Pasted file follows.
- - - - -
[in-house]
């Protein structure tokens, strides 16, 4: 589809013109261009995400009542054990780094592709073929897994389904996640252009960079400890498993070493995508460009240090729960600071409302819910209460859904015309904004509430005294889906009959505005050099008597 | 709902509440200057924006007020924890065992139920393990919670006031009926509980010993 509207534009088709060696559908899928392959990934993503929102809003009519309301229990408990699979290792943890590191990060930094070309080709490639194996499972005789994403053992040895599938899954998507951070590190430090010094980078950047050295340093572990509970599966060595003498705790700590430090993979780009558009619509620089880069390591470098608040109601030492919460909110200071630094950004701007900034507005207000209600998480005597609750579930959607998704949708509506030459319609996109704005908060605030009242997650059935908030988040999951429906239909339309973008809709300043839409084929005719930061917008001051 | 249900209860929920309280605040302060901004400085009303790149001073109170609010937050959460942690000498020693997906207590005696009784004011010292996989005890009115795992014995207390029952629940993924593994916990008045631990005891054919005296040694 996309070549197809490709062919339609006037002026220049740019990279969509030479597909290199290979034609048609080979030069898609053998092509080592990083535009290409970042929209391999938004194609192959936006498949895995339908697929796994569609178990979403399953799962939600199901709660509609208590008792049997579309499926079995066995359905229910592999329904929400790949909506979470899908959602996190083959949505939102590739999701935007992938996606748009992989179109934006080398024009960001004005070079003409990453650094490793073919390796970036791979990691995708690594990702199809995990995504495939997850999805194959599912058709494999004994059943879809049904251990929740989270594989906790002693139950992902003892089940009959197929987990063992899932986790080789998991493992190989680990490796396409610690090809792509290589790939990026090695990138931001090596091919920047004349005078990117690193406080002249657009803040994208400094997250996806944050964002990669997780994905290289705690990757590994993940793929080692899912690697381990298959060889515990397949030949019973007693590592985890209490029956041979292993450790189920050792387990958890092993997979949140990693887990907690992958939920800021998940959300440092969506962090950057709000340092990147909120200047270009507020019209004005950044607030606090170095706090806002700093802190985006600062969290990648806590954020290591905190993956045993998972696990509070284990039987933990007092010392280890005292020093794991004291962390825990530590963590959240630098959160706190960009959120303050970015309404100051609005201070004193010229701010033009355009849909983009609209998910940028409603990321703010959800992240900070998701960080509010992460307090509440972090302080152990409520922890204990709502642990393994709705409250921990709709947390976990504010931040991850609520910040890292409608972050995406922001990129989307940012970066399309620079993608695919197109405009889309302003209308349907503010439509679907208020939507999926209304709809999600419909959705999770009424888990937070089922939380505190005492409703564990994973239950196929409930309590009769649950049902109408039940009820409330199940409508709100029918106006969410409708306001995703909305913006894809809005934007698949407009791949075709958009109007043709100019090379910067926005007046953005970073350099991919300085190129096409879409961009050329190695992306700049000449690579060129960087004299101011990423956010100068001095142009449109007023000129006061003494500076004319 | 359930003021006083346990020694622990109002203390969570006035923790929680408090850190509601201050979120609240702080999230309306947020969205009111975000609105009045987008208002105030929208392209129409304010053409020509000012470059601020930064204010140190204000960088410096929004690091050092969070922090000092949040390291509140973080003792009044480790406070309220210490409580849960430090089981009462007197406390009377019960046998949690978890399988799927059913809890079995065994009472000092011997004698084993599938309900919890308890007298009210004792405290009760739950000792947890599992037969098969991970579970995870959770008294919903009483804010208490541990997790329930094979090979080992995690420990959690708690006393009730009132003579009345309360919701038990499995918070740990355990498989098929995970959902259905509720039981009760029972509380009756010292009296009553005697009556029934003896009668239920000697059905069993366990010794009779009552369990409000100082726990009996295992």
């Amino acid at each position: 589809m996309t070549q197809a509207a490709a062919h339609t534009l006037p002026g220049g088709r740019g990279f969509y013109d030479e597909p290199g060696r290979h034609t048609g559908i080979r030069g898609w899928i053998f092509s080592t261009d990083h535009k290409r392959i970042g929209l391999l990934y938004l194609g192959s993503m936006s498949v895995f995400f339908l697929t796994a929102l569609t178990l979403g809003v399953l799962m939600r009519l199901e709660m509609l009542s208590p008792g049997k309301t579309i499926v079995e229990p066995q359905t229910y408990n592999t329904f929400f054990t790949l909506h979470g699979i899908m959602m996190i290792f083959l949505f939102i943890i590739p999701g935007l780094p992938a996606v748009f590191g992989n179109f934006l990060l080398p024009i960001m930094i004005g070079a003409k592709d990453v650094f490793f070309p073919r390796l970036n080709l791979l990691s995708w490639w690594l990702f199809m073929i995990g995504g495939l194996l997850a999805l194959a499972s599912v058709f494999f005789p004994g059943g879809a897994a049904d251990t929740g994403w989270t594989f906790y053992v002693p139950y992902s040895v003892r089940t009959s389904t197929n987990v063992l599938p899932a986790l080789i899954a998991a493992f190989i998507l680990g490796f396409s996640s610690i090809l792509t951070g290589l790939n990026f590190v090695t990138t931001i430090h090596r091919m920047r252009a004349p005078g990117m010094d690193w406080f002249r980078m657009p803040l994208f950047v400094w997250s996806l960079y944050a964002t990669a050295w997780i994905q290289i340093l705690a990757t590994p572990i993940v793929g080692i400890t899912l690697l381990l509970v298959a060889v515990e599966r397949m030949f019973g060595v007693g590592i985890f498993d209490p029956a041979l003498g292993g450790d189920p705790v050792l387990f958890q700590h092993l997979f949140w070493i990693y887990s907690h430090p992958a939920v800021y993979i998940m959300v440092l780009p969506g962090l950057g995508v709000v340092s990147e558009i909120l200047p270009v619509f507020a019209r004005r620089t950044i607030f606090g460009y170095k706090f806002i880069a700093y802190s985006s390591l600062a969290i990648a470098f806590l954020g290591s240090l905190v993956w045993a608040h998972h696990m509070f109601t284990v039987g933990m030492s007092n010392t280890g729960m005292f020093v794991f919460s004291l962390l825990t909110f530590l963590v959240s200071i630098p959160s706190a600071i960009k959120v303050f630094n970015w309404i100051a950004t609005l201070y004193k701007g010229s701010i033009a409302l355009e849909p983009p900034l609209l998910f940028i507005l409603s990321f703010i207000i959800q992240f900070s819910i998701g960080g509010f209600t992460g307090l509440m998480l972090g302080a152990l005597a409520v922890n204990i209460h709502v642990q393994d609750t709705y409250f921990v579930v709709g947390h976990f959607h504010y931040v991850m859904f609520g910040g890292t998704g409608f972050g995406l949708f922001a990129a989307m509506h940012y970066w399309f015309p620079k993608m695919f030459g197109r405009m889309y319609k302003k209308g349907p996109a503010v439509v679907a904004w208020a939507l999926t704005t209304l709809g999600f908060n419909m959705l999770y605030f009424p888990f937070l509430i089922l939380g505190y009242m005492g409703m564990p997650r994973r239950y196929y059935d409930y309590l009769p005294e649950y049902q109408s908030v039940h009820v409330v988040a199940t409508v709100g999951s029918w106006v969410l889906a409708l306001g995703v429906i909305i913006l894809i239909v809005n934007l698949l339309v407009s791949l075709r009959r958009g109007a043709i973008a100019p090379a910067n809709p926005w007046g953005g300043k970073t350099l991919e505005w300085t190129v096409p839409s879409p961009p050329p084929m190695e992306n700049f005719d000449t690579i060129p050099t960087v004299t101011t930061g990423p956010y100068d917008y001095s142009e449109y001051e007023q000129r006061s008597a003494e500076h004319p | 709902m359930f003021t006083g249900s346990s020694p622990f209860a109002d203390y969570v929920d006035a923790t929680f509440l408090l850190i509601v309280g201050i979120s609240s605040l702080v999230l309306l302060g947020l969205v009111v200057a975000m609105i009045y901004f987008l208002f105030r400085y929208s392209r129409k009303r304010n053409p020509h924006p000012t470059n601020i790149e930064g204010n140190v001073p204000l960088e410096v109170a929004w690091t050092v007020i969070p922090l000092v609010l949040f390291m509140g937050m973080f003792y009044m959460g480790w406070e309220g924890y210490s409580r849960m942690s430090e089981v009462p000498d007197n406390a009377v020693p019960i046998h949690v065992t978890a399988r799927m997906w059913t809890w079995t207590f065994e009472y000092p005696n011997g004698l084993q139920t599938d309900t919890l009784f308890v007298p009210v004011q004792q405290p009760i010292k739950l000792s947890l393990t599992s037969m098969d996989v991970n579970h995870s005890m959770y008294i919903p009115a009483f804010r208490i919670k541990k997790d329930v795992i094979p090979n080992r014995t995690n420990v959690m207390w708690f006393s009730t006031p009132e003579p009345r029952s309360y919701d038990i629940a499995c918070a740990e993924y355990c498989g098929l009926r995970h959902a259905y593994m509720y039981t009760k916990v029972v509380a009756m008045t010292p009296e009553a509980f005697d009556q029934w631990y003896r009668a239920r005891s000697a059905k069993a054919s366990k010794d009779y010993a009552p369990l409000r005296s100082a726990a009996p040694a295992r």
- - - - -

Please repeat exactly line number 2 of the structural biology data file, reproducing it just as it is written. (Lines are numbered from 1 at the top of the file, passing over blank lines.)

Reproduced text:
């Protein structure tokens, strides 16, 4: 589809013109261009995400009542054990780094592709073929897994389904996640252009960079400890498993070493995508460009240090729960600071409302819910209460859904015309904004509430005294889906009959505005050099008597 | 709902509440200057924006007020924890065992139920393990919670006031009926509980010993 509207534009088709060696559908899928392959990934993503929102809003009519309301229990408990699979290792943890590191990060930094070309080709490639194996499972005789994403053992040895599938899954998507951070590190430090010094980078950047050295340093572990509970599966060595003498705790700590430090993979780009558009619509620089880069390591470098608040109601030492919460909110200071630094950004701007900034507005207000209600998480005597609750579930959607998704949708509506030459319609996109704005908060605030009242997650059935908030988040999951429906239909339309973008809709300043839409084929005719930061917008001051 | 249900209860929920309280605040302060901004400085009303790149001073109170609010937050959460942690000498020693997906207590005696009784004011010292996989005890009115795992014995207390029952629940993924593994916990008045631990005891054919005296040694 996309070549197809490709062919339609006037002026220049740019990279969509030479597909290199290979034609048609080979030069898609053998092509080592990083535009290409970042929209391999938004194609192959936006498949895995339908697929796994569609178990979403399953799962939600199901709660509609208590008792049997579309499926079995066995359905229910592999329904929400790949909506979470899908959602996190083959949505939102590739999701935007992938996606748009992989179109934006080398024009960001004005070079003409990453650094490793073919390796970036791979990691995708690594990702199809995990995504495939997850999805194959599912058709494999004994059943879809049904251990929740989270594989906790002693139950992902003892089940009959197929987990063992899932986790080789998991493992190989680990490796396409610690090809792509290589790939990026090695990138931001090596091919920047004349005078990117690193406080002249657009803040994208400094997250996806944050964002990669997780994905290289705690990757590994993940793929080692899912690697381990298959060889515990397949030949019973007693590592985890209490029956041979292993450790189920050792387990958890092993997979949140990693887990907690992958939920800021998940959300440092969506962090950057709000340092990147909120200047270009507020019209004005950044607030606090170095706090806002700093802190985006600062969290990648806590954020290591905190993956045993998972696990509070284990039987933990007092010392280890005292020093794991004291962390825990530590963590959240630098959160706190960009959120303050970015309404100051609005201070004193010229701010033009355009849909983009609209998910940028409603990321703010959800992240900070998701960080509010992460307090509440972090302080152990409520922890204990709502642990393994709705409250921990709709947390976990504010931040991850609520910040890292409608972050995406922001990129989307940012970066399309620079993608695919197109405009889309302003209308349907503010439509679907208020939507999926209304709809999600419909959705999770009424888990937070089922939380505190005492409703564990994973239950196929409930309590009769649950049902109408039940009820409330199940409508709100029918106006969410409708306001995703909305913006894809809005934007698949407009791949075709958009109007043709100019090379910067926005007046953005970073350099991919300085190129096409879409961009050329190695992306700049000449690579060129960087004299101011990423956010100068001095142009449109007023000129006061003494500076004319 | 359930003021006083346990020694622990109002203390969570006035923790929680408090850190509601201050979120609240702080999230309306947020969205009111975000609105009045987008208002105030929208392209129409304010053409020509000012470059601020930064204010140190204000960088410096929004690091050092969070922090000092949040390291509140973080003792009044480790406070309220210490409580849960430090089981009462007197406390009377019960046998949690978890399988799927059913809890079995065994009472000092011997004698084993599938309900919890308890007298009210004792405290009760739950000792947890599992037969098969991970579970995870959770008294919903009483804010208490541990997790329930094979090979080992995690420990959690708690006393009730009132003579009345309360919701038990499995918070740990355990498989098929995970959902259905509720039981009760029972509380009756010292009296009553005697009556029934003896009668239920000697059905069993366990010794009779009552369990409000100082726990009996295992």